Sia Partners move to new Bartholomew Close office

07 October 2019 2 min. read
More news on

Sia Partners has confirmed the launch of a new office in London. The innovative new space makes use of natural materials such as moss and greenery to enhance the sustainability of the building, while also improving the calming aspects of wellness spaces for employees.

Global consulting firm Sia Partners has over 1,500 consultants across 16 countries. Commanding an annual turnover of €260 million, recent years have seen the firm working hard to expand its presence in Europe’s largest consulting market – the UK. Following a number of acquisitions and the launch of its own startup and incubator investment arm, the firm now boasts a strong presence in Britain.

As Sia Partners seeks to seize on this forward momentum, it has confirmed that the firm has moved into a new office in London. Boasting excellent views of the capital’s skyline, the new Bartholomew Close premises also features a number of well-being spaces, a bar and even an outdoor patio area.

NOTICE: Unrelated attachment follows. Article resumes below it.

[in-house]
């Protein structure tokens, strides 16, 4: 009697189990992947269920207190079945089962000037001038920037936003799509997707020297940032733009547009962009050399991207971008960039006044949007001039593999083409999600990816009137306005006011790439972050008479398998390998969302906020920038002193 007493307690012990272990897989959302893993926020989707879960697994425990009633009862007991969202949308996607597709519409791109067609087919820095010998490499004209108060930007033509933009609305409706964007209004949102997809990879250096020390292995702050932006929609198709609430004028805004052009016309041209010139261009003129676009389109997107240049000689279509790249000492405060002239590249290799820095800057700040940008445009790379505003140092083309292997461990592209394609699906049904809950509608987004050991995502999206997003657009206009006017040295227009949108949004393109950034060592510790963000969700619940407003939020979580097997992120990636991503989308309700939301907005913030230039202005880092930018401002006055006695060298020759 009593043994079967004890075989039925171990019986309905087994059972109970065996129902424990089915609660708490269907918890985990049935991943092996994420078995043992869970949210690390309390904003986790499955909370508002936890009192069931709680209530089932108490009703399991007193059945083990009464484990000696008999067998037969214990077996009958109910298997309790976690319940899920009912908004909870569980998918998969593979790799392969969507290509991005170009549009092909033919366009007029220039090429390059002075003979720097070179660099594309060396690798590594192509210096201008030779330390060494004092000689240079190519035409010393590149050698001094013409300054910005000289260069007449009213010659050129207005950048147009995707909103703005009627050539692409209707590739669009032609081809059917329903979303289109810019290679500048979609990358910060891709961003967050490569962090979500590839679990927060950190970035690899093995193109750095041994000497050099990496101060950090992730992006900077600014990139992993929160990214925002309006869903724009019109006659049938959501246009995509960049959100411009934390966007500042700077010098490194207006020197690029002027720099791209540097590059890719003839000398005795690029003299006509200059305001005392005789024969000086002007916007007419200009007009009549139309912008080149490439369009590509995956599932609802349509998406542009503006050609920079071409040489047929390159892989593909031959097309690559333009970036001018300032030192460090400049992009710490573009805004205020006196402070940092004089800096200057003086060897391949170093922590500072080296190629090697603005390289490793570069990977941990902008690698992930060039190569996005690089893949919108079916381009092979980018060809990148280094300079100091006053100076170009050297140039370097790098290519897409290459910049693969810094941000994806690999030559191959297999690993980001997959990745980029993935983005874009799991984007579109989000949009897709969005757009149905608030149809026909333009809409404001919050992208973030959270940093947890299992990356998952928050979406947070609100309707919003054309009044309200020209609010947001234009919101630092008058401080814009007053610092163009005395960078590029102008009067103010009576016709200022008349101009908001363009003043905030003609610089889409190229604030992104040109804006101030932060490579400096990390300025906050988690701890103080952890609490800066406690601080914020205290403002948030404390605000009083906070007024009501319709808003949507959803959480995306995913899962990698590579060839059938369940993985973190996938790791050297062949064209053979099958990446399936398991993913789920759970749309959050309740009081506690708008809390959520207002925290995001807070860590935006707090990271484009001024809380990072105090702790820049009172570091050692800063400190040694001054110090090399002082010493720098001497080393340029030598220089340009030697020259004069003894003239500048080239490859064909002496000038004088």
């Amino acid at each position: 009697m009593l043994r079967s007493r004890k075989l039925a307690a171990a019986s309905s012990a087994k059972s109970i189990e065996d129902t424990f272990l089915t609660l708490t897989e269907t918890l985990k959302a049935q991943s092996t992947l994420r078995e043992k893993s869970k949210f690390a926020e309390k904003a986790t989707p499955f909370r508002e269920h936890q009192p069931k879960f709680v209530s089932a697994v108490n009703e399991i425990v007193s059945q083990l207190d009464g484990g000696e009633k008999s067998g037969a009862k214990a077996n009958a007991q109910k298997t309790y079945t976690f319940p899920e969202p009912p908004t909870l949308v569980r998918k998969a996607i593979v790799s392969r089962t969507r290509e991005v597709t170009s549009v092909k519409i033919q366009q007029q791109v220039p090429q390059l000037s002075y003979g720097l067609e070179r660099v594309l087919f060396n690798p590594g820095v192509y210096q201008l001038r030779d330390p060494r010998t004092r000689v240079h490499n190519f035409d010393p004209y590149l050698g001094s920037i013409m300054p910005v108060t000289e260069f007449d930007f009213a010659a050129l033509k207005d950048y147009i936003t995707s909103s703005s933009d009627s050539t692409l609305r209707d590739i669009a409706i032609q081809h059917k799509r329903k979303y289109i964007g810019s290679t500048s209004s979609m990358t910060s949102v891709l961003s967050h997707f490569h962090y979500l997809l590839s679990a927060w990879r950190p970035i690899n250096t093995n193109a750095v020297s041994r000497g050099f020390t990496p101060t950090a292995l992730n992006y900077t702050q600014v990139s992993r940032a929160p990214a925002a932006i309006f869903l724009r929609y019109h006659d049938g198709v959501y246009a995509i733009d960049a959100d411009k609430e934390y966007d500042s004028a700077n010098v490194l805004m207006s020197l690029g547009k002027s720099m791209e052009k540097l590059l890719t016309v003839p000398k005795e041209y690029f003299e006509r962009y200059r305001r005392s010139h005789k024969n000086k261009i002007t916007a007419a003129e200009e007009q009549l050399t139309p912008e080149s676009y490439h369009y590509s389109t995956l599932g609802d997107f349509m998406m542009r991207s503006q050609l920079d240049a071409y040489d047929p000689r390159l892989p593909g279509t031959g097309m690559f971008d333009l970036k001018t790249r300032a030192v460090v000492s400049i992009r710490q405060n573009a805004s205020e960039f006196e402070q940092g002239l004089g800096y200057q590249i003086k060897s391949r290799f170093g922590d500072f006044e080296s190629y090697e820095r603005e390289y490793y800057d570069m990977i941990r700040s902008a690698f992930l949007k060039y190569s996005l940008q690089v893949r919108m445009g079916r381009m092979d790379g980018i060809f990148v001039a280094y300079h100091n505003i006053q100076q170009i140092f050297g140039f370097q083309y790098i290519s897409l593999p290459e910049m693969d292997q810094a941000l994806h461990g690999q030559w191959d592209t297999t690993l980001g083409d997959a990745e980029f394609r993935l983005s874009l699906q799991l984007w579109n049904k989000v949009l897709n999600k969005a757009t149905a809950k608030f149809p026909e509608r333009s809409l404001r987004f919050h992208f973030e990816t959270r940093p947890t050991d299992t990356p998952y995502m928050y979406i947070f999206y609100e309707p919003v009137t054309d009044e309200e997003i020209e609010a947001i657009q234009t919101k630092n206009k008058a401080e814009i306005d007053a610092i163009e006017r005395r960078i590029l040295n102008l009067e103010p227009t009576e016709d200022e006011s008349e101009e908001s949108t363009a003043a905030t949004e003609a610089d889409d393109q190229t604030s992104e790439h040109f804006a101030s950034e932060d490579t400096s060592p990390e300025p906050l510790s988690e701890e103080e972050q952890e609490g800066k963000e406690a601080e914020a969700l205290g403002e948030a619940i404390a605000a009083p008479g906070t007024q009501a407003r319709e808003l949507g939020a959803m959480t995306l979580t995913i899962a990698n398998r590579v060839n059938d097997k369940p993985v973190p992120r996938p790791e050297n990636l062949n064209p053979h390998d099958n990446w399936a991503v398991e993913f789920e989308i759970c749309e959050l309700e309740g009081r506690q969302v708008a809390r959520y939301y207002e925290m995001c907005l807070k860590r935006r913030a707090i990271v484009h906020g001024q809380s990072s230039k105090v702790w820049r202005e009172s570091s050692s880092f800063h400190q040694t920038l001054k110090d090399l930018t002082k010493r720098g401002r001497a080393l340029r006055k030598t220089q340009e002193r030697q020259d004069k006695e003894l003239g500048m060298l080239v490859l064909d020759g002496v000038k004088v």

Sia Partners move to new Bartholomew Close office

Spread across two floors, the locale is filled with innovative and sustainable features. Sia Partners in particular highlighted a wellness room with moss-covered walls, hideaway spaces and chairs, and many agile seating areas where consultants can have meetings and do work without being disturbed, while bringing nature and greenery into all spaces. The space also features marmoleum flooring made from recyclable materials, blinds made from recycled material, while all the timber used was FSC certified.

The firm hosted an office opening party on the 26th of September. The evening brought together employees, suppliers and clients to formally welcome everyone into the office.

The news comes as Sia Partners prepares for a period of strong demand from financial services, growth and innovation, and transformation clients with three Associate Partner hires. Alastair Harvey, Will Sillar and Julian Holmes have each joined the consultancy as its clients grapple with heightened competition and Brexit worries.